Meanwhile, advertising economies are maturing across the Asia Pacific (APAC) region, which means that the timing is right to launch campaigns that help you expand into new markets.
Also on the radar of intelligent digital leaders: Cryptocurrencies. These offer the opportunity to help digitize cash-based economies, whose citizens are only recently gaining access to smartphones, but they also bring with them serious security risks and the dangers inherent in any method of payment unregulated by a central banking system.
Understanding you need change is one thing; knowing how to implement a future-proof growth strategy is something else entirely. Here’s how two industry innovators are preparing.
Domino’s is the second-largest pizza chain in the United States, with sales in fiscal year 2015 hitting more than $4.7 billion. Today, this global franchise leader is focusing on speed as its competitive advantage, according to Innovation Leader. Accordingly, the company is implementing technology that makes “order now” possible at every advertising touchpoint, giving customers much-desired control over their buying choices.
“When you place an order online, you have ultimate control,” explains Domino’s CDO Dennis Maloney. “You get to see the entire menu, you get to browse, you get to add products to your cart. It’s just a much more controlled experience if you’re shopping online than if you place a phone call to the store.”
It’s a simple vision that employees ranging from the CEO to retail store associates can align towards—use digital touchpoints to make ordering straightforward. This capability is future-optimized and platform agnostic, i.e. no matter which digital platform ends up succeeding in future, this growth strategy will continue to perform.
Innovation Leader shared another story from grassroots environmental nonprofit Sierra Club, which has grown to a base of 2.5 million supporters across 52 volunteer-run local chapters. The company has maintained an active community base, despite significant market competition. Among its two most important foci: preserve community relationships over the long-term and expand its influence.
Better data is important for both objectives, because retention campaigns are built on understanding audience behavior. Luckily, lookalike audiences on Facebook and Google (among other platforms) pave the way to an excellent growth strategy. In collecting their own data through various platforms, they can aggregate it to create a picture of their members, then use that picture to advertise out to future members with the same attributes and interests.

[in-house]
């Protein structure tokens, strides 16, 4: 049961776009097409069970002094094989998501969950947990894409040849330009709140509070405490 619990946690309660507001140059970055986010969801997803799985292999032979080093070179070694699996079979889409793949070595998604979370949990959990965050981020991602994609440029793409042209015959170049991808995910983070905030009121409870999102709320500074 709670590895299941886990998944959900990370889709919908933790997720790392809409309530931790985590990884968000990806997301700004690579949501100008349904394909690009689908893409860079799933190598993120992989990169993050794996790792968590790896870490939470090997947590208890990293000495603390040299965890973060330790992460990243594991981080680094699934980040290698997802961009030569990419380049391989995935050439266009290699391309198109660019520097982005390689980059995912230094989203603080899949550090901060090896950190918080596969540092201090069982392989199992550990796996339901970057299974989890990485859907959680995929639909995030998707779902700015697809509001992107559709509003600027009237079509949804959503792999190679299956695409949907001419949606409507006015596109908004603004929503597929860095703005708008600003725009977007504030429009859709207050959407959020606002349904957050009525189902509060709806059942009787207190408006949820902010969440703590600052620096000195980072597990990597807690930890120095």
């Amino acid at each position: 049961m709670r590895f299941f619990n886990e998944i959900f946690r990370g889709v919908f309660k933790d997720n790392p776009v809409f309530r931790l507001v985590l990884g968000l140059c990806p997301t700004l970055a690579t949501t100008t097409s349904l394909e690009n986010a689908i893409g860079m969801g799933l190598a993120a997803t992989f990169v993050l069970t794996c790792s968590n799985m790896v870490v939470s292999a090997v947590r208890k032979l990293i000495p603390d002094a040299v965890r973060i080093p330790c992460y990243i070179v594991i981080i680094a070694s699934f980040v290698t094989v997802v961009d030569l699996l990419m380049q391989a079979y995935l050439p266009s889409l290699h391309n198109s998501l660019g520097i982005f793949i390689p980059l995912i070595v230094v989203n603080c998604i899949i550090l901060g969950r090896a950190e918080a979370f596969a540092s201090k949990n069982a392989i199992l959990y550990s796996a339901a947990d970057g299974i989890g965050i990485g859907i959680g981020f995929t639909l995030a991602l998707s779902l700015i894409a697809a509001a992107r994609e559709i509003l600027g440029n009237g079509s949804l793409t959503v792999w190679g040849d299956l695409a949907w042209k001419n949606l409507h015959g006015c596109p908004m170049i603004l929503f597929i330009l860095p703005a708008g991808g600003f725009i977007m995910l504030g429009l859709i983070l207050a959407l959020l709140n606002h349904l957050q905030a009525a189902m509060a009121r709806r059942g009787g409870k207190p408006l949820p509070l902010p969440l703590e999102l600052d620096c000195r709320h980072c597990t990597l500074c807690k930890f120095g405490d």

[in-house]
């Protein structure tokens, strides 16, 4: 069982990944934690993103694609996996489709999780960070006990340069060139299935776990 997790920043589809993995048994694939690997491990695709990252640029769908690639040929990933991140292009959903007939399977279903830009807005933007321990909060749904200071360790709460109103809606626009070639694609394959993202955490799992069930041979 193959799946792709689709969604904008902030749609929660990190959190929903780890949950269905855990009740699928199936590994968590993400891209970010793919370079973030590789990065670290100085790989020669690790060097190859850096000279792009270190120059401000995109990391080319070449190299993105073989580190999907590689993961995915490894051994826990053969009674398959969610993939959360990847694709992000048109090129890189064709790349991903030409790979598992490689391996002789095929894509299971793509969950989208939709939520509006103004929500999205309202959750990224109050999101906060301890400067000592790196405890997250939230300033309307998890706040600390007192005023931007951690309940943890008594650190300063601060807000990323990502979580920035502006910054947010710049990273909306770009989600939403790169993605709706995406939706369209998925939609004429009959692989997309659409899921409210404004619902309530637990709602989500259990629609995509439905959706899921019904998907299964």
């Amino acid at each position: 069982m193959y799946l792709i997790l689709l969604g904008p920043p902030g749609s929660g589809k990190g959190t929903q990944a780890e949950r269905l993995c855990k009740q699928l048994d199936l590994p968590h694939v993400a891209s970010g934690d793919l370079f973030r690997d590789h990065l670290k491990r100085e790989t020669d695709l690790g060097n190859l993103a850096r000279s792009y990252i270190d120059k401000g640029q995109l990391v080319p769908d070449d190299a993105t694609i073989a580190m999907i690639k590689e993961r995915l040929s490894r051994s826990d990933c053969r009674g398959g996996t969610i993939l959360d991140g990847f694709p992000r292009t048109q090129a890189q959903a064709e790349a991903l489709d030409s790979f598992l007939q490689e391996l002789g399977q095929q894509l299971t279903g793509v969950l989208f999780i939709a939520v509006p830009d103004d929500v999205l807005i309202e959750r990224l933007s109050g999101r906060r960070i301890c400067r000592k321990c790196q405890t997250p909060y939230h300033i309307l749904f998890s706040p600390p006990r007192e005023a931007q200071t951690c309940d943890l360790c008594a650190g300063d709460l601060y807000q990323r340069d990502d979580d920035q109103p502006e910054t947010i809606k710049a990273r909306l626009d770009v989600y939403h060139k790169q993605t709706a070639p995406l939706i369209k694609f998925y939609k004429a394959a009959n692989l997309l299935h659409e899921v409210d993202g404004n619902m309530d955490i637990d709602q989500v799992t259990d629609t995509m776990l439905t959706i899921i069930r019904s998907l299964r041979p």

“The ability to capture member activity, such as participation in trash clean-up at a local park, means that the Sierra Club could publish how many pounds of trash were collected that week and how many people participated,” explains the Sierra Club’s chief innovation officer, Chris Thomas. “The Sierra Club can also use this information to track its most active members, and recruit them for participation in events or as local chapter leaders.”
This is another powerful example of a growth strategy whose creators have girded it against future market changes. No matter which platforms end up most popular, no matter what other changes occur in the market, there will remain the ability to gather data from one’s own audiences and craft marketing campaigns targeted toward similar people.
The future of marketing is ever-changing, which makes the process of building a marketing stack a challenge. By selecting tactics that are bound to be with us in several years – e.g. lookalike audiences and customized online shopping experiences – you’re bound to set your company up for success.
Now it’s time to leverage market changes by choosing technologies that align well with your growth strategy. In this ever-changing world, machine learning is the most powerful way to keep up with market changes, analyze new opportunities and take advantage of niches that pop up faster than your competitors.